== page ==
JoAnn was able to get unemployment benefits for a brief time. When they couldn’t find the essential home care staff, she quit her job, foregoing her income and health care benefits to continue giving care. Ken also qualified for a few months of unemployment. JoAnn was authorized as his paid caregiver under a pandemic-era emergency Medicaid waiver just as his unemployment benefits were about to run out.
However, those benefits will end this month. JoAnn wonders if she should return to work. “It’s going to be very difficult to find the help he needs,” she says. They can’t afford private-duty nursing care, which costs $80 an hour.
Meanwhile, their mortgage has been in and out of forbearance. They’ve had varying degrees of success in obtaining financial assistance to cover their winter utilities. Ken has written to their legislators at all levels of government, departments, agencies, and caseworkers, attempting to get something done and ensuring that they know about the catastrophic situation in-home care.
Ericka Miller moved to Rochester, NY, seven years ago. Miller, who has spina bifida, says signing up for home and community-based services was life-changing. She has access to reliable transportation and helps with meal preparation and laundry.
However, the pandemic highlighted her precarious situation. She dropped from two PCAs to one, and finally, without saying anything, that one also stopped turning up. For approximately three months, she had no one. She became ill with what she assumed was undiagnosed COVID-19 and became dizzy and weak, unable to get out of bed to eat or use the restroom.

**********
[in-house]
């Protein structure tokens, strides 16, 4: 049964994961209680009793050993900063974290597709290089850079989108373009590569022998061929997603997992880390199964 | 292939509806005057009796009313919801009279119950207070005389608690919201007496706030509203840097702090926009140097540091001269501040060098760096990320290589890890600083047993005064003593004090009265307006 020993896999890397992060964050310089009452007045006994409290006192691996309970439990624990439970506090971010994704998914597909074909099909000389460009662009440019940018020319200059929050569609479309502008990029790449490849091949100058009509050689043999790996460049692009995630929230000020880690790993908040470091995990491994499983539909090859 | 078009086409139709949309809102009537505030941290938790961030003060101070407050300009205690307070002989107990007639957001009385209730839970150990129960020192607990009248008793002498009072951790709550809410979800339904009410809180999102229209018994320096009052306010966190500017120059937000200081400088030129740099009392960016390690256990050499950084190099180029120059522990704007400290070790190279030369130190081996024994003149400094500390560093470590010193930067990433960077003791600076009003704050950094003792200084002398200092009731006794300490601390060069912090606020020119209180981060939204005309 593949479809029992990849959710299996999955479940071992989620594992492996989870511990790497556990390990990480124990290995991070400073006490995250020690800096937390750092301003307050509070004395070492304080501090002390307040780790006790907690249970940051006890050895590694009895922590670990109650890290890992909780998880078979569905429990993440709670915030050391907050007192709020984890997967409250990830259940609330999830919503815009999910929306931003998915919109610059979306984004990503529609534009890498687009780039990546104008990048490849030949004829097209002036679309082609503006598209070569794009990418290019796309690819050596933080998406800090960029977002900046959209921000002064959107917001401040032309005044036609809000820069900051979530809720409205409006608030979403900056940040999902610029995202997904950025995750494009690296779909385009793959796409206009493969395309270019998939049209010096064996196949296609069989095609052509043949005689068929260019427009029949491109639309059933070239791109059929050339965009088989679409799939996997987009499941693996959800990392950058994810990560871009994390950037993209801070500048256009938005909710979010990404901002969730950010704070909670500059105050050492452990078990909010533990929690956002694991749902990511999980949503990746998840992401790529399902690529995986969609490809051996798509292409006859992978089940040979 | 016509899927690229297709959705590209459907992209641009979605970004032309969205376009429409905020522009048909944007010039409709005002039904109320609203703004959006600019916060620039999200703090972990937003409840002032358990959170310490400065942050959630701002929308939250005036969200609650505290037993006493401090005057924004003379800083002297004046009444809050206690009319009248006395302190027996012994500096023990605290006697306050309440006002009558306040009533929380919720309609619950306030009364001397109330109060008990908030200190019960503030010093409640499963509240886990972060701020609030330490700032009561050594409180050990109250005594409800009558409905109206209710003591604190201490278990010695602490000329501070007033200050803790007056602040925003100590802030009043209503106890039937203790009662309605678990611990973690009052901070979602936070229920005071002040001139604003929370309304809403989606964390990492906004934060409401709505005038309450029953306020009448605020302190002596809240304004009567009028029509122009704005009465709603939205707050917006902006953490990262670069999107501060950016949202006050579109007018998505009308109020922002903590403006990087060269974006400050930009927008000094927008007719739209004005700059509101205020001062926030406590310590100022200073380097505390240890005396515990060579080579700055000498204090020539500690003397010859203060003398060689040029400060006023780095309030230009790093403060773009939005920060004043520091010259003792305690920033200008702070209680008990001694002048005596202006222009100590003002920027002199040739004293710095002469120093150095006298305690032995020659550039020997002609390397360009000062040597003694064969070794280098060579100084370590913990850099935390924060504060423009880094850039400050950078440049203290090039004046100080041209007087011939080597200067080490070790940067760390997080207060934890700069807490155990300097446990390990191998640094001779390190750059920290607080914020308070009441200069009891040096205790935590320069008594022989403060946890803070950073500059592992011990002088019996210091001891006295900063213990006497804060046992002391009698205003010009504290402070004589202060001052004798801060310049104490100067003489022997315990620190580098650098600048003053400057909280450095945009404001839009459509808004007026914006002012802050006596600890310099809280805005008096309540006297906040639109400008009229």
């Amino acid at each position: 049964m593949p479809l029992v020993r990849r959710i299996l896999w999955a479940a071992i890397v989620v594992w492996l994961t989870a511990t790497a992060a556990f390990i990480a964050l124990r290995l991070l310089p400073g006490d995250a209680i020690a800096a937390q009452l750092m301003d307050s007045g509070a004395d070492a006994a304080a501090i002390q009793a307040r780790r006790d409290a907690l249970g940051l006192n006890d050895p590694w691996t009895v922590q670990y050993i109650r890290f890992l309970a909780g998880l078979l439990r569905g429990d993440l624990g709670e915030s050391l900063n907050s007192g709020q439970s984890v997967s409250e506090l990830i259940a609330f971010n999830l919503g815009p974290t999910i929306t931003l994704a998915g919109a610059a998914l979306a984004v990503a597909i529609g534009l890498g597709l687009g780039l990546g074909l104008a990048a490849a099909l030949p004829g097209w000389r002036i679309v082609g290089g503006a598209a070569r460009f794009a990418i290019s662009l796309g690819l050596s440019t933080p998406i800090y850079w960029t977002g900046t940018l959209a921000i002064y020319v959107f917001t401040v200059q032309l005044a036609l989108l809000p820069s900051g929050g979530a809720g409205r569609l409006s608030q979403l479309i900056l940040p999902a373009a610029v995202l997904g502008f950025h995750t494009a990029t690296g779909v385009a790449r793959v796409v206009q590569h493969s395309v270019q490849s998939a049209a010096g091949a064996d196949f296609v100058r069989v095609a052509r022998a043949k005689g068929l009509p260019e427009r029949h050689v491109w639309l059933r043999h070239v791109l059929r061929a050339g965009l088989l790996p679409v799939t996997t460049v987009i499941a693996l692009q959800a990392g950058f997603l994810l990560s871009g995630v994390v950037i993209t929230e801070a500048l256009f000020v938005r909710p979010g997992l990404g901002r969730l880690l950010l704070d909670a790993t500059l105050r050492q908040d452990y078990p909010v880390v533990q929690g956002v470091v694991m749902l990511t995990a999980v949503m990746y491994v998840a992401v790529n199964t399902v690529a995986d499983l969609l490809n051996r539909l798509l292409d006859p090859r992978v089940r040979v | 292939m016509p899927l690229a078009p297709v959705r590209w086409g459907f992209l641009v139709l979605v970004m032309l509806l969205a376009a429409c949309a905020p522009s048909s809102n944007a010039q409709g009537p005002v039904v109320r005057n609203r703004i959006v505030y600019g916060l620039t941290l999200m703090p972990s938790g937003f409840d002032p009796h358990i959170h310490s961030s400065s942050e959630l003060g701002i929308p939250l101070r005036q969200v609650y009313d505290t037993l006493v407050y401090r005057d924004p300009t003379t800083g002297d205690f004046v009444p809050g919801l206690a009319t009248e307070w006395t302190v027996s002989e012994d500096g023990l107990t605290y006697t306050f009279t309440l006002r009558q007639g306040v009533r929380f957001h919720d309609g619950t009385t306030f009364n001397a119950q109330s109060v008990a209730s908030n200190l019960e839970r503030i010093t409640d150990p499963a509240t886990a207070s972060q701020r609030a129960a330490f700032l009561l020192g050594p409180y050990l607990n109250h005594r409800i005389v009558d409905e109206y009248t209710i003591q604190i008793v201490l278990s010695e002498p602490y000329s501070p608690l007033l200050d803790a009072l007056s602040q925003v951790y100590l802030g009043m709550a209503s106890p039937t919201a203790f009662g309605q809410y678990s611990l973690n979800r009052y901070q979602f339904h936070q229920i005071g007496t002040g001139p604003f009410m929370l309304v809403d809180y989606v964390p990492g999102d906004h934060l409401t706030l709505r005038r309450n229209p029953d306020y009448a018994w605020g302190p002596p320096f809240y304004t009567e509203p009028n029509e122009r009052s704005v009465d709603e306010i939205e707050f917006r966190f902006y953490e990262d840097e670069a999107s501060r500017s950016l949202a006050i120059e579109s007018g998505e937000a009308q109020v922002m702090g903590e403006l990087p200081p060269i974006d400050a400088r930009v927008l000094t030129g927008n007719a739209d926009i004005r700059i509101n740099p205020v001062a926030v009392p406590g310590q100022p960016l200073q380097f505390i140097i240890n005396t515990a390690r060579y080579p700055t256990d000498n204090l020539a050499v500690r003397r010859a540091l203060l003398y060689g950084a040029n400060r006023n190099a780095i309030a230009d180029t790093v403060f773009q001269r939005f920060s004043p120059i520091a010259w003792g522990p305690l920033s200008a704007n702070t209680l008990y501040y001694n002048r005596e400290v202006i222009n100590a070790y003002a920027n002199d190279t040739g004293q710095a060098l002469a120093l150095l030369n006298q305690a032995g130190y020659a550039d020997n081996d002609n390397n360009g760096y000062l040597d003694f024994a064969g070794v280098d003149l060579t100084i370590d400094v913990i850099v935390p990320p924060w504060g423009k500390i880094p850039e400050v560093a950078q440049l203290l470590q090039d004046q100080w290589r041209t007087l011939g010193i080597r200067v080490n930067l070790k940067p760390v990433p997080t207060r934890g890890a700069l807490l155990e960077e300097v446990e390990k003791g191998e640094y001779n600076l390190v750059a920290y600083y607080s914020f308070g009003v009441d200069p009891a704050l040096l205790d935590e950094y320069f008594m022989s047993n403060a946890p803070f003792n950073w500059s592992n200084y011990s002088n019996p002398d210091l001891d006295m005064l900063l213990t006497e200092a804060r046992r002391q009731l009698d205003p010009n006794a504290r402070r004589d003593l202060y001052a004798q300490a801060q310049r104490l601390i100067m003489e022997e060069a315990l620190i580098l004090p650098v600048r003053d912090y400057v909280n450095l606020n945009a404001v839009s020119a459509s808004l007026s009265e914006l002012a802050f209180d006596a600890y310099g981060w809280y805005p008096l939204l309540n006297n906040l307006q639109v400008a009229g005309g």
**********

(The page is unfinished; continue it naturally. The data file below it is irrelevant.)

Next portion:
A friend came from Florida to help her. Wilfredo Rodriguez ended up becoming her live-in PCA.
Last year, Miller’s fiancé moved in. Parker Glick uses a wheelchair due to arthrogryposis. Arthrogryposis is a broad term for the development of nonprogressive contractures affecting one or more parts of the body before birth.
Rodriguez is now a PCA for both of them. He does the work of two or three different PCAs. He gets little time off.
The couple receives 77 PCA hours a week, more than Rodriguez is allowed to work. However, not using their allotted hours means that New York Medicaid could deem them unnecessary.
They’re looking for another PCA. Nine months have passed. They haven’t found anyone.
Home healthcare workers allow disabled and elderly Americans to live in the community rather than being institutionalized or placed in a group home. Many of us would be unable to get out of bed without their assistance.
Disabled have the right to enjoy their life, and home healthcare workers enable us to do so. Nobody should be required to live in a facility. We must address the shortage immediately since people’s lives are at stake.
Arthrogryposis Multiplex Congenita.” NORD (National Organization for Rare Disorders), National Institutes of Health, 19 July 2019, https://rarediseases.org/rare-diseases/arthrogryposis-multiplex-congenita/.
Beer, John. “For Wheelchair Users, Finding Attendants Has Gone from Crisis to Catastrophe.” New Mobility, United Spinal Association , 2 May 2023, https://newmobility.com/a-rolling-crisis/.
Garrett, Robert T. “Elderly, Disabled Texans Wanting to Stay in Their Homes Threatened by Low Home Care Pay.” The Dallas Morning News, DallasNews Corporation, 31 Mar. 2023, https://www.dallasnews.com/news/2023/03/30/elderly-disabled-texans-wanting-to-stay-in-their-homes-threatened-by-low-home-care-pay/.
“Home Health and Personal Care Aides : Occupational Outlook Handbook.” U.S. Bureau of Labor Statistics, U.S. Bureau of Labor Statistics, 8 Sept. 2022, https://www.bls.gov/ooh/healthcare/home-health-aides-and-personal-care-aides.htm.
“Texas Minimum Wage Law.” Texas Workforce Commission, The State of Texas, https://www.twc.texas.gov/jobseekers/texas-minimum-wage-law.